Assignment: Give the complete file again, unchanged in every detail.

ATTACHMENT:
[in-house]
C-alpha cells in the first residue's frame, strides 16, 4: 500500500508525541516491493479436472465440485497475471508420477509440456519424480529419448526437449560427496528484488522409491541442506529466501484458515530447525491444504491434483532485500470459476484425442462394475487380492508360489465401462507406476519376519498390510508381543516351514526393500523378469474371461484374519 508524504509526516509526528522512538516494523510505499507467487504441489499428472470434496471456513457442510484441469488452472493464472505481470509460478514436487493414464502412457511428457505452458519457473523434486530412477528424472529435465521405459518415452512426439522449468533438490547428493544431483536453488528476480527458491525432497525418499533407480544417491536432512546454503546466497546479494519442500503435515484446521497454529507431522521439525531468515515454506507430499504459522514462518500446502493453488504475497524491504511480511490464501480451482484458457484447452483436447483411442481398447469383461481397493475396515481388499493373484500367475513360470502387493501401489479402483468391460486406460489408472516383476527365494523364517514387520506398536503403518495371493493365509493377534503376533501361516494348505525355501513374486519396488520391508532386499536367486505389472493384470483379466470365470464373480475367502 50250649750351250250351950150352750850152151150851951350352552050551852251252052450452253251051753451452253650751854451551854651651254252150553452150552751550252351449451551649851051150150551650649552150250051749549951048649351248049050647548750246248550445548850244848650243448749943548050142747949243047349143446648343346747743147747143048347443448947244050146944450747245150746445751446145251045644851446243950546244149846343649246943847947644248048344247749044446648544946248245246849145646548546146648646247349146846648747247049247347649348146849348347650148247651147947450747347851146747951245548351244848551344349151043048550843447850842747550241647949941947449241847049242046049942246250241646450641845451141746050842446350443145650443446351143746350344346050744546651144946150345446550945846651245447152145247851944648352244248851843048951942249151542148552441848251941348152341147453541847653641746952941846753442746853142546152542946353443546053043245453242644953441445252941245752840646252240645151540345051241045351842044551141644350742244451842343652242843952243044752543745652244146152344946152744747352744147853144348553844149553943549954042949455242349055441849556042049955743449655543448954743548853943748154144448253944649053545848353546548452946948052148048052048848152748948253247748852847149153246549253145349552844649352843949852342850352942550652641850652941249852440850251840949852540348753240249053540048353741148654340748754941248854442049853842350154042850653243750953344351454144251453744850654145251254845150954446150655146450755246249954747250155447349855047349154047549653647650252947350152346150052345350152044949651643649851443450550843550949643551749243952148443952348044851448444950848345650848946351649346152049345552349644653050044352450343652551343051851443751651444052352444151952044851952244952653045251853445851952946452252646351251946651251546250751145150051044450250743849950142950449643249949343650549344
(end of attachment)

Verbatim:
[in-house]
C-alpha cells in the first residue's frame, strides 16, 4: 500500500508525541516491493479436472465440485497475471508420477509440456519424480529419448526437449560427496528484488522409491541442506529466501484458515530447525491444504491434483532485500470459476484425442462394475487380492508360489465401462507406476519376519498390510508381543516351514526393500523378469474371461484374519 508524504509526516509526528522512538516494523510505499507467487504441489499428472470434496471456513457442510484441469488452472493464472505481470509460478514436487493414464502412457511428457505452458519457473523434486530412477528424472529435465521405459518415452512426439522449468533438490547428493544431483536453488528476480527458491525432497525418499533407480544417491536432512546454503546466497546479494519442500503435515484446521497454529507431522521439525531468515515454506507430499504459522514462518500446502493453488504475497524491504511480511490464501480451482484458457484447452483436447483411442481398447469383461481397493475396515481388499493373484500367475513360470502387493501401489479402483468391460486406460489408472516383476527365494523364517514387520506398536503403518495371493493365509493377534503376533501361516494348505525355501513374486519396488520391508532386499536367486505389472493384470483379466470365470464373480475367502 50250649750351250250351950150352750850152151150851951350352552050551852251252052450452253251051753451452253650751854451551854651651254252150553452150552751550252351449451551649851051150150551650649552150250051749549951048649351248049050647548750246248550445548850244848650243448749943548050142747949243047349143446648343346747743147747143048347443448947244050146944450747245150746445751446145251045644851446243950546244149846343649246943847947644248048344247749044446648544946248245246849145646548546146648646247349146846648747247049247347649348146849348347650148247651147947450747347851146747951245548351244848551344349151043048550843447850842747550241647949941947449241847049242046049942246250241646450641845451141746050842446350443145650443446351143746350344346050744546651144946150345446550945846651245447152145247851944648352244248851843048951942249151542148552441848251941348152341147453541847653641746952941846753442746853142546152542946353443546053043245453242644953441445252941245752840646252240645151540345051241045351842044551141644350742244451842343652242843952243044752543745652244146152344946152744747352744147853144348553844149553943549954042949455242349055441849556042049955743449655543448954743548853943748154144448253944649053545848353546548452946948052148048052048848152748948253247748852847149153246549253145349552844649352843949852342850352942550652641850652941249852440850251840949852540348753240249053540048353741148654340748754941248854442049853842350154042850653243750953344351454144251453744850654145251254845150954446150655146450755246249954747250155447349855047349154047549653647650252947350152346150052345350152044949651643649851443450550843550949643551749243952148443952348044851448444950848345650848946351649346152049345552349644653050044352450343652551343051851443751651444052352444151952044851952244952653045251853445851952946452252646351251946651251546250751145150051044450250743849950142950449643249949343650549344